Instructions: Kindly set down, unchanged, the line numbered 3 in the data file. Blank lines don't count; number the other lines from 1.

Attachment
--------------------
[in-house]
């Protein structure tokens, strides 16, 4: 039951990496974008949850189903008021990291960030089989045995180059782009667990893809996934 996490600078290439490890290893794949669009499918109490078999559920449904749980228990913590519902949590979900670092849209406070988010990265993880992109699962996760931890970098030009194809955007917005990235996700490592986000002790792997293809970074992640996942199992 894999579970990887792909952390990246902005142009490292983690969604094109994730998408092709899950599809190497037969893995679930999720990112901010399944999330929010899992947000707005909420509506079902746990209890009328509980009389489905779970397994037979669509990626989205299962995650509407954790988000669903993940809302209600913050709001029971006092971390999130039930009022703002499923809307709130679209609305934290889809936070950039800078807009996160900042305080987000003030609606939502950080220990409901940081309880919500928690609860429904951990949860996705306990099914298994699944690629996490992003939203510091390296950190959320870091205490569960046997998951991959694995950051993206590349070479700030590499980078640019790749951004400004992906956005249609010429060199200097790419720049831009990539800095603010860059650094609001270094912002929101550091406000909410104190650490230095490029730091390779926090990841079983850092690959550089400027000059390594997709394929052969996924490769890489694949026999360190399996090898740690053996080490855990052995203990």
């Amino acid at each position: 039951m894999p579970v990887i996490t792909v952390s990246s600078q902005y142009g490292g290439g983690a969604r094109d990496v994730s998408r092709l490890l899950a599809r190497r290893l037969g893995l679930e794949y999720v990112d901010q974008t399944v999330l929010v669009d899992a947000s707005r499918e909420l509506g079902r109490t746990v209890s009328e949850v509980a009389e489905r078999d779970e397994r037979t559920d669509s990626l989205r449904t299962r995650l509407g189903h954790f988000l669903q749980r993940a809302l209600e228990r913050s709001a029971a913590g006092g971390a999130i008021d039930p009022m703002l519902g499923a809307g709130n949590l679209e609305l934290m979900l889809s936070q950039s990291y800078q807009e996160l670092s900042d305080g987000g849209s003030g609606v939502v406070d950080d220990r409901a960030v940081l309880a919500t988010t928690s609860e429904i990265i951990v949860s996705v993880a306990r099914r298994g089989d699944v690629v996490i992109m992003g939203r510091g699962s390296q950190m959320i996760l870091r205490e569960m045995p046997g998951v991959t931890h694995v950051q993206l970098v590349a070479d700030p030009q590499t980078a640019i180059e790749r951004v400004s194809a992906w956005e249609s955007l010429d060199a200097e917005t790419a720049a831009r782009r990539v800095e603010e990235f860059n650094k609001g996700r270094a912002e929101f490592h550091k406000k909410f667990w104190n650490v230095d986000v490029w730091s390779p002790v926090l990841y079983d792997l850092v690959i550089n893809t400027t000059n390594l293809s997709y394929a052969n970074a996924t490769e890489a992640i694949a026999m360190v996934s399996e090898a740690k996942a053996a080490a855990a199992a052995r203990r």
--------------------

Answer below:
């Amino acid at each position: 039951m894999p579970v990887i996490t792909v952390s990246s600078q902005y142009g490292g290439g983690a969604r094109d990496v994730s998408r092709l490890l899950a599809r190497r290893l037969g893995l679930e794949y999720v990112d901010q974008t399944v999330l929010v669009d899992a947000s707005r499918e909420l509506g079902r109490t746990v209890s009328e949850v509980a009389e489905r078999d779970e397994r037979t559920d669509s990626l989205r449904t299962r995650l509407g189903h954790f988000l669903q749980r993940a809302l209600e228990r913050s709001a029971a913590g006092g971390a999130i008021d039930p009022m703002l519902g499923a809307g709130n949590l679209e609305l934290m979900l889809s936070q950039s990291y800078q807009e996160l670092s900042d305080g987000g849209s003030g609606v939502v406070d950080d220990r409901a960030v940081l309880a919500t988010t928690s609860e429904i990265i951990v949860s996705v993880a306990r099914r298994g089989d699944v690629v996490i992109m992003g939203r510091g699962s390296q950190m959320i996760l870091r205490e569960m045995p046997g998951v991959t931890h694995v950051q993206l970098v590349a070479d700030p030009q590499t980078a640019i180059e790749r951004v400004s194809a992906w956005e249609s955007l010429d060199a200097e917005t790419a720049a831009r782009r990539v800095e603010e990235f860059n650094k609001g996700r270094a912002e929101f490592h550091k406000k909410f667990w104190n650490v230095d986000v490029w730091s390779p002790v926090l990841y079983d792997l850092v690959i550089n893809t400027t000059n390594l293809s997709y394929a052969n970074a996924t490769e890489a992640i694949a026999m360190v996934s399996e090898a740690k996942a053996a080490a855990a199992a052995r203990r």